The process of obtaining medical cannabis will soon become much easier and quicker for patients in New South Wales after both Federal and State Governments decided to slash red tape.
According to Federal Health Minister Greg Hunt, the government is allowing NSW patients to have immediate and direct access to medical weed by speeding up the application and approval process. Hunt said that the system changes can be expected to take effect within the next few weeks.
With the streamlined process, doctors can get government approval to prescribe medical cannabis within only 36 hours. Previously, this would involve months of waiting for an outcome.
Also, NSW doctors had to apply through both the Therapeutic Goods Administration and the NSW Government before they are allowed to prescribe medical cannabis to a particular patient. With red tape slashed, this is going to be condensed into a single application process through the TGA.
Brad Hazzard, NSW’s Minister for Health and Medical Research, pointed out that a single approval process will allow the NSW Government to focus its AU$21 million medical cannabis fund on world-leading clinical trials.
Hazzard pointed out that the change would really make a huge difference for patients.
He said that “when patients get diagnosed with cancer and start undergoing chemotherapy, they would often feel nauseous and sick. The change will allow them to get a very fast response and to get access to a medicine that can immediately help then with the vomiting and the nausea.” This can also help children who are suffering from fits and seizures caused by a range of illnesses.
Hunt assured, though, that there are still measures in place to make sure that only people who need cannabis will be allowed legal access to the drug.
The move puts an end to a duplication of regulatory requirements, but there are still strong safeguards as far as accessing medical cannabis is concerned, Hunt said.
It can be recalled that medical cannabis was legalized in NSW in August 2016. Patients can avail of the drug with approval based on compassionate grounds. Since then, the NSW Ministry of Health has approved 73 medical cannabis applications. The reality, however, is that an estimated 100,000 Australians illegally use cannabis.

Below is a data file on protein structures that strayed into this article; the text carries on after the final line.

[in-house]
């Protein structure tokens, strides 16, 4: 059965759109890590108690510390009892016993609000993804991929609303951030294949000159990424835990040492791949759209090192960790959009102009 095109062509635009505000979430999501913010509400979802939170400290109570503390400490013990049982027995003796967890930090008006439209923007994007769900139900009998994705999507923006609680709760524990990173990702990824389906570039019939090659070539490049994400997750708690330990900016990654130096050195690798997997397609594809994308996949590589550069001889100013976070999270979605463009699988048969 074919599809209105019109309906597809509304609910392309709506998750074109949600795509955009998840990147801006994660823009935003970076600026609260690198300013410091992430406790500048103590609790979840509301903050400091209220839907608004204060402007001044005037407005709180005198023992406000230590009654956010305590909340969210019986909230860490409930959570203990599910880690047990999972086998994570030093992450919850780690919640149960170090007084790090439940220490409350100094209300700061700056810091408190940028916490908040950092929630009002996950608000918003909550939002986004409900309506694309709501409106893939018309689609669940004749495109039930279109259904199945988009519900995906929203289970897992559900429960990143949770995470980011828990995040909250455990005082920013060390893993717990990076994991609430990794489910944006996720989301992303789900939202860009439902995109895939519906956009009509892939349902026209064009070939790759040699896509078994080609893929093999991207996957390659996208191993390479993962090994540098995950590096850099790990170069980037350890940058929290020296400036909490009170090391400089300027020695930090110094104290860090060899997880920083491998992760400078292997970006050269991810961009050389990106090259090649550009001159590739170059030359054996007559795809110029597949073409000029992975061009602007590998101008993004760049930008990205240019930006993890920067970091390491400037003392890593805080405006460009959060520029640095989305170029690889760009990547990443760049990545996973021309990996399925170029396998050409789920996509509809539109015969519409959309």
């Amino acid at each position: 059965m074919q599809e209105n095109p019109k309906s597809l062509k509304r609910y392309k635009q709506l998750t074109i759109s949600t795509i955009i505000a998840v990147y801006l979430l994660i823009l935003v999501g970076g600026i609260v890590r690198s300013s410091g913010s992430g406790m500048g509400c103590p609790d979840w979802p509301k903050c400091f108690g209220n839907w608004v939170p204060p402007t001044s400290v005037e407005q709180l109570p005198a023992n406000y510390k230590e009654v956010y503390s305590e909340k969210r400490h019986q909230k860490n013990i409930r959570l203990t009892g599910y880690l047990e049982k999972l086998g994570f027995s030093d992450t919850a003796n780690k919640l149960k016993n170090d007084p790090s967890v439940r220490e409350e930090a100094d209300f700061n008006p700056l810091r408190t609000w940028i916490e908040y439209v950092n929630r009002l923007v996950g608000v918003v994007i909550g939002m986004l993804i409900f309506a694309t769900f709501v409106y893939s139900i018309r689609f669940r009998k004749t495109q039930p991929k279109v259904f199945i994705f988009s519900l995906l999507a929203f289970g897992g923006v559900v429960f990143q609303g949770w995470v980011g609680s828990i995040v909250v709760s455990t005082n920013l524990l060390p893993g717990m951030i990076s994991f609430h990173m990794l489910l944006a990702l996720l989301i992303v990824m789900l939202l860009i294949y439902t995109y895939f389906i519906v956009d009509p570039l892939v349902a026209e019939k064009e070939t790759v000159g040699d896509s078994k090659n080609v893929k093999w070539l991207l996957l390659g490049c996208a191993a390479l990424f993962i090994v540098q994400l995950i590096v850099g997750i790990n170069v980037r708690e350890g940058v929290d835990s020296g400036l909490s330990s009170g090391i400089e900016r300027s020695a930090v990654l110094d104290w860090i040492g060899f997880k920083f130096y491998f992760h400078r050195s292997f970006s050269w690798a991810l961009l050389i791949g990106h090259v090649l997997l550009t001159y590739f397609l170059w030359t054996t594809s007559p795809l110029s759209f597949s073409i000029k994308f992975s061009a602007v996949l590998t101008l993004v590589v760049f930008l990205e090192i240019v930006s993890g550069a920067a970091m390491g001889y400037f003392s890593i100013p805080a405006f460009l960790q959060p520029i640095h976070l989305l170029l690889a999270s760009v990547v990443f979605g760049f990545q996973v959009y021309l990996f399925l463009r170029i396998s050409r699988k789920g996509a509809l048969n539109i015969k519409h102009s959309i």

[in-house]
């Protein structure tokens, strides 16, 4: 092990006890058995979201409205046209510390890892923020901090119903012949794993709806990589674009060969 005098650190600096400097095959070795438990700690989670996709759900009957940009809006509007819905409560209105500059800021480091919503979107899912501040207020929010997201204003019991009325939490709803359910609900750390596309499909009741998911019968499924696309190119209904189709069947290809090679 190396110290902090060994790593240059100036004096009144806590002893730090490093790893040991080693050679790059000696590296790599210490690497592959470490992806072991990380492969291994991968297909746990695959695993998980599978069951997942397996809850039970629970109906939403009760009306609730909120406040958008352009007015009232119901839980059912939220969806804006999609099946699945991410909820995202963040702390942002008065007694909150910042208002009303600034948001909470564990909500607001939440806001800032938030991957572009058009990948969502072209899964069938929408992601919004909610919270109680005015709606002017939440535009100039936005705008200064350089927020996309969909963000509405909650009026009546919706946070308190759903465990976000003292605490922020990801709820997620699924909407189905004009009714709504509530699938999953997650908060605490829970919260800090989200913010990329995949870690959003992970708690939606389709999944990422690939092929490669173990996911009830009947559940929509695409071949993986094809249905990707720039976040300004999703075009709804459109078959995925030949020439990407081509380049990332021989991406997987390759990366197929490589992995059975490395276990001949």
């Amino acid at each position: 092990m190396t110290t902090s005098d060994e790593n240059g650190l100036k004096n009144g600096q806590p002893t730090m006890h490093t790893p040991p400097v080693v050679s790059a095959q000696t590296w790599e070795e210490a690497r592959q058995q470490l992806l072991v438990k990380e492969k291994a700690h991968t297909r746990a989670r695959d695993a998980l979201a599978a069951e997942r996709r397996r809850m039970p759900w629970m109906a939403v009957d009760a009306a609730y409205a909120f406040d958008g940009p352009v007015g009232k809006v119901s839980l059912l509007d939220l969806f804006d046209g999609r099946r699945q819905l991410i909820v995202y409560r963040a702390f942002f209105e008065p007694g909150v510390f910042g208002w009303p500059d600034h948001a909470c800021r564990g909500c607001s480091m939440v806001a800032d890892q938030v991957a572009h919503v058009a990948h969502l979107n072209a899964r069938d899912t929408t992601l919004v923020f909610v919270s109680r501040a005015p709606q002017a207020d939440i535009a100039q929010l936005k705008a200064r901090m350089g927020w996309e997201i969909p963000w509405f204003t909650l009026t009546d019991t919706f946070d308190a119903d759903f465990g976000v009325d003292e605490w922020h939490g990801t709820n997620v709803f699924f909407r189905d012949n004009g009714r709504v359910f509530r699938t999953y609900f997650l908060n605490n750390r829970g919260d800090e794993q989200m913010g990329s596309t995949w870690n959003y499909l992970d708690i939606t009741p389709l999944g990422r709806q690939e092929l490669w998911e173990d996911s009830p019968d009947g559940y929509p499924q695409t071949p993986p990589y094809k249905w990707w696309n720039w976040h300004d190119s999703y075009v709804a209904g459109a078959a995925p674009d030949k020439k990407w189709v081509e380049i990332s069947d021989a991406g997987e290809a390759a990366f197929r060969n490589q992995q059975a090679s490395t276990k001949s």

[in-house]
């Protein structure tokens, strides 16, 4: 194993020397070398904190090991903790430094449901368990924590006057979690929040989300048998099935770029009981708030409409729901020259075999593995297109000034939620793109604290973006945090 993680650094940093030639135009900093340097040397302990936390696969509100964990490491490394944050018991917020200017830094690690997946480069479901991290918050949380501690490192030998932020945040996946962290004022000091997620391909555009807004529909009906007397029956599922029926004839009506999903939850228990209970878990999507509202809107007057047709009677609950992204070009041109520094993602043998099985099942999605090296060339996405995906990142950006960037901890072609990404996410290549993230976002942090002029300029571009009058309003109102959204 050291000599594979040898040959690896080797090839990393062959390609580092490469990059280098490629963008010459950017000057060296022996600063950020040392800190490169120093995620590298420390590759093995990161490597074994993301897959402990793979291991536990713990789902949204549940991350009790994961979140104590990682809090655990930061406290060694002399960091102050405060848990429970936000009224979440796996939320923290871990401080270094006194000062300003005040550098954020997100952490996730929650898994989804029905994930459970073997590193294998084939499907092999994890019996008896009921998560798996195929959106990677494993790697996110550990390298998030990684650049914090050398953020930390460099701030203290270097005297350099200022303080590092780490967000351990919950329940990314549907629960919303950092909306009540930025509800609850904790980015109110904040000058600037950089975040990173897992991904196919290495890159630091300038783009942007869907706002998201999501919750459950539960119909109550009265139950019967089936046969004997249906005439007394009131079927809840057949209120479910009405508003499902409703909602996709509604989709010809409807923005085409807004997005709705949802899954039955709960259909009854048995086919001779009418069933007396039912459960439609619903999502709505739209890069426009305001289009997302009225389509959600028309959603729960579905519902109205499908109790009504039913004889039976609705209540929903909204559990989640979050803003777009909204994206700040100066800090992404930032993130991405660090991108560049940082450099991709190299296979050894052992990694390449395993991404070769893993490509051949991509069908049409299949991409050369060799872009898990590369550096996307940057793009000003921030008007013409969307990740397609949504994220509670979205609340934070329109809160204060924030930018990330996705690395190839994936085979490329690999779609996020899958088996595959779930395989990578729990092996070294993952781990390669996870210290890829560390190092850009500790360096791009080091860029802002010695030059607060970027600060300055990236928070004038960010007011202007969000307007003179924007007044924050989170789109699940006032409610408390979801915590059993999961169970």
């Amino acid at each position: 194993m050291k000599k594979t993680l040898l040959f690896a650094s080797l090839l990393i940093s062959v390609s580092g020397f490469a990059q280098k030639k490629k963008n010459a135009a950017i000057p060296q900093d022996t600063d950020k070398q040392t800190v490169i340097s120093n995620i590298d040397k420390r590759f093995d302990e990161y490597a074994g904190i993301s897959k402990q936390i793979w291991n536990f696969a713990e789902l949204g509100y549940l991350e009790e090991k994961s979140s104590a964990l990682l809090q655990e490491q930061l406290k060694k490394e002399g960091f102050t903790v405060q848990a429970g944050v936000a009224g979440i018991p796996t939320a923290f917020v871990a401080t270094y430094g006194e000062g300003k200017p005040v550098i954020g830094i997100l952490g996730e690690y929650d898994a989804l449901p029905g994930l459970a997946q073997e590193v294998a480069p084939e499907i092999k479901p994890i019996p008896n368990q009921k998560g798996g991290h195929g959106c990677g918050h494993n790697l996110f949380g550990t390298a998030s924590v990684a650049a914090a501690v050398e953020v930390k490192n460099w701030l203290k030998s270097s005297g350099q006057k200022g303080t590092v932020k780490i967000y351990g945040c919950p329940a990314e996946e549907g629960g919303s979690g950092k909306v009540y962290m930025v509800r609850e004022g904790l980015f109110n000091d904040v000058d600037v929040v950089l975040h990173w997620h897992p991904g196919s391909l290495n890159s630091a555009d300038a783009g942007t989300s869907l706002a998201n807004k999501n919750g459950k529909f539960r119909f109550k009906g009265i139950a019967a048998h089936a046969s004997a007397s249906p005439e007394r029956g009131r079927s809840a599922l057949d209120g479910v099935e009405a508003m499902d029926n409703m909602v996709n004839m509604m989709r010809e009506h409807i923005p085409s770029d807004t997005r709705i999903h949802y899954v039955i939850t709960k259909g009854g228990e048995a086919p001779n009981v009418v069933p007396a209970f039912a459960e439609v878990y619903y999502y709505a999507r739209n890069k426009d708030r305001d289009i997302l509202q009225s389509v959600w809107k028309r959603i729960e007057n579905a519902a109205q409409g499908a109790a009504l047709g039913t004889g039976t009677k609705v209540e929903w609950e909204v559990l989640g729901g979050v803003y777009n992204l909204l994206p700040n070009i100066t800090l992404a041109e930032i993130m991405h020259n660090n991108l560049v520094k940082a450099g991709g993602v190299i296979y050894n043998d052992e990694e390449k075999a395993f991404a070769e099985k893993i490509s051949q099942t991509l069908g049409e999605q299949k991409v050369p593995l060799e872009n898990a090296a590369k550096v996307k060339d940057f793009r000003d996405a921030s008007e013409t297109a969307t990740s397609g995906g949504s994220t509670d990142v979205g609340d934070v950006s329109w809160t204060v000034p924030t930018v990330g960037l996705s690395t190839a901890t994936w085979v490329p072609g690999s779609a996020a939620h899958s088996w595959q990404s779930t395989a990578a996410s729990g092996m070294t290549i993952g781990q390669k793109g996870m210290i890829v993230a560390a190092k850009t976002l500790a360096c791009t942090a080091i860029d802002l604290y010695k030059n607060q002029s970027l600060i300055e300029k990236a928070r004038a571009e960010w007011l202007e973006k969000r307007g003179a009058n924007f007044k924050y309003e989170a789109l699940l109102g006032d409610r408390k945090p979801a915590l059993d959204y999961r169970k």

In order to convince medical practitioners that it is okay for them to prescribe medical cannabis to their patients, the NSW government has established a AU$6 million advisory service that enables them to simply make a call to find out how medical cannabis can benefit their patients.
Medicinal Cannabis Council General Manager Blaise Bratter described the government’s move as “fantastic” because it “removes a huge hurdle.” However, the MCC believes that this still does not guarantee that patients can access medical cannabis easily.
According to Bratter, while the announcement was a “welcome surprise,” there’s still more work needed to be done in order to take away obstacles for patients who wish to avail of cannabis treatment. One of these obstacles that patients are facing, according to him, is the fact that cannabis prices are quite high.
Another obstacle, Bratter added, is the fact that education for medical professionals is quite lacking, causing them to be cautious about prescribing the drug.
The MCC said that many doctors still actually treat medical cannabis as a “last resort” medication.
Hazzard addressed this concern by saying that in order to convince medical practitioners that it is okay for them to prescribe medical cannabis to their patients, the NSW government has established a AU$6 million advisory service. This service, which was established a few months ago, enables doctors to simply make a call so they could find out how medical cannabis can benefit their patients.
There are indeed many negatives pertaining to this move if they are not managed appropriately, Hazzard added.